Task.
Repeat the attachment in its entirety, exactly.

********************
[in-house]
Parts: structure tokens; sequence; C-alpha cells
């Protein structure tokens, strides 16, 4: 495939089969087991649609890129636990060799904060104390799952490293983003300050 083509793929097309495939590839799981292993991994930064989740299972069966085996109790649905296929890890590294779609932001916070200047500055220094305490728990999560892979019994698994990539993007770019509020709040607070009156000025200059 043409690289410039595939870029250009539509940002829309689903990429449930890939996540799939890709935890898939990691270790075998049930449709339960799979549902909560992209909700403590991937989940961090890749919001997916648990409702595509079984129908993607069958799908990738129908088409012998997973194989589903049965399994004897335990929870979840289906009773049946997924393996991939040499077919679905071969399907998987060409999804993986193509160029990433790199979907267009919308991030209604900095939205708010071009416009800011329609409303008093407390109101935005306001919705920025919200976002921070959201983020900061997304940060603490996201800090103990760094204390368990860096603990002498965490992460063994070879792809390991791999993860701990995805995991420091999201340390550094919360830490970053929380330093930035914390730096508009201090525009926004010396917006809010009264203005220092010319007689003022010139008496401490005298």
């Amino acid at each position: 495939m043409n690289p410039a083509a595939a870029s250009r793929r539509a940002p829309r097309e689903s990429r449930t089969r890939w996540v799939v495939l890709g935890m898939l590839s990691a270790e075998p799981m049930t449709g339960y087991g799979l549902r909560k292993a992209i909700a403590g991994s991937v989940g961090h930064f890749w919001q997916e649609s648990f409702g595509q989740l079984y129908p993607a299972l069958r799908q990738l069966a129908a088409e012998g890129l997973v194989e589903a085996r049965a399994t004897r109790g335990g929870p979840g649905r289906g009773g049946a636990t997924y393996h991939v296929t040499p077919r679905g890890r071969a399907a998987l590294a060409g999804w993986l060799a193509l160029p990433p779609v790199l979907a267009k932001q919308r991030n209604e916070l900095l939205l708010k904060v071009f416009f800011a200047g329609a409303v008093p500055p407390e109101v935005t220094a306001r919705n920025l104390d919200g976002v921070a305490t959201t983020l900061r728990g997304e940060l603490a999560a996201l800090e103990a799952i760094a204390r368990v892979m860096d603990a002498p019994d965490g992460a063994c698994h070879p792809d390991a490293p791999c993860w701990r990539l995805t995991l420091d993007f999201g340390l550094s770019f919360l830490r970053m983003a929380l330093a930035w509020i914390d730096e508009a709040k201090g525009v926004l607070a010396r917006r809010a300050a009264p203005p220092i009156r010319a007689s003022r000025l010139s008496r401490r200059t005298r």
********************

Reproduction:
[in-house]
Parts: structure tokens; sequence; C-alpha cells
């Protein structure tokens, strides 16, 4: 495939089969087991649609890129636990060799904060104390799952490293983003300050 083509793929097309495939590839799981292993991994930064989740299972069966085996109790649905296929890890590294779609932001916070200047500055220094305490728990999560892979019994698994990539993007770019509020709040607070009156000025200059 043409690289410039595939870029250009539509940002829309689903990429449930890939996540799939890709935890898939990691270790075998049930449709339960799979549902909560992209909700403590991937989940961090890749919001997916648990409702595509079984129908993607069958799908990738129908088409012998997973194989589903049965399994004897335990929870979840289906009773049946997924393996991939040499077919679905071969399907998987060409999804993986193509160029990433790199979907267009919308991030209604900095939205708010071009416009800011329609409303008093407390109101935005306001919705920025919200976002921070959201983020900061997304940060603490996201800090103990760094204390368990860096603990002498965490992460063994070879792809390991791999993860701990995805995991420091999201340390550094919360830490970053929380330093930035914390730096508009201090525009926004010396917006809010009264203005220092010319007689003022010139008496401490005298």
């Amino acid at each position: 495939m043409n690289p410039a083509a595939a870029s250009r793929r539509a940002p829309r097309e689903s990429r449930t089969r890939w996540v799939v495939l890709g935890m898939l590839s990691a270790e075998p799981m049930t449709g339960y087991g799979l549902r909560k292993a992209i909700a403590g991994s991937v989940g961090h930064f890749w919001q997916e649609s648990f409702g595509q989740l079984y129908p993607a299972l069958r799908q990738l069966a129908a088409e012998g890129l997973v194989e589903a085996r049965a399994t004897r109790g335990g929870p979840g649905r289906g009773g049946a636990t997924y393996h991939v296929t040499p077919r679905g890890r071969a399907a998987l590294a060409g999804w993986l060799a193509l160029p990433p779609v790199l979907a267009k932001q919308r991030n209604e916070l900095l939205l708010k904060v071009f416009f800011a200047g329609a409303v008093p500055p407390e109101v935005t220094a306001r919705n920025l104390d919200g976002v921070a305490t959201t983020l900061r728990g997304e940060l603490a999560a996201l800090e103990a799952i760094a204390r368990v892979m860096d603990a002498p019994d965490g992460a063994c698994h070879p792809d390991a490293p791999c993860w701990r990539l995805t995991l420091d993007f999201g340390l550094s770019f919360l830490r970053m983003a929380l330093a930035w509020i914390d730096e508009a709040k201090g525009v926004l607070a010396r917006r809010a300050a009264p203005p220092i009156r010319a007689s003022r000025l010139s008496r401490r200059t005298r």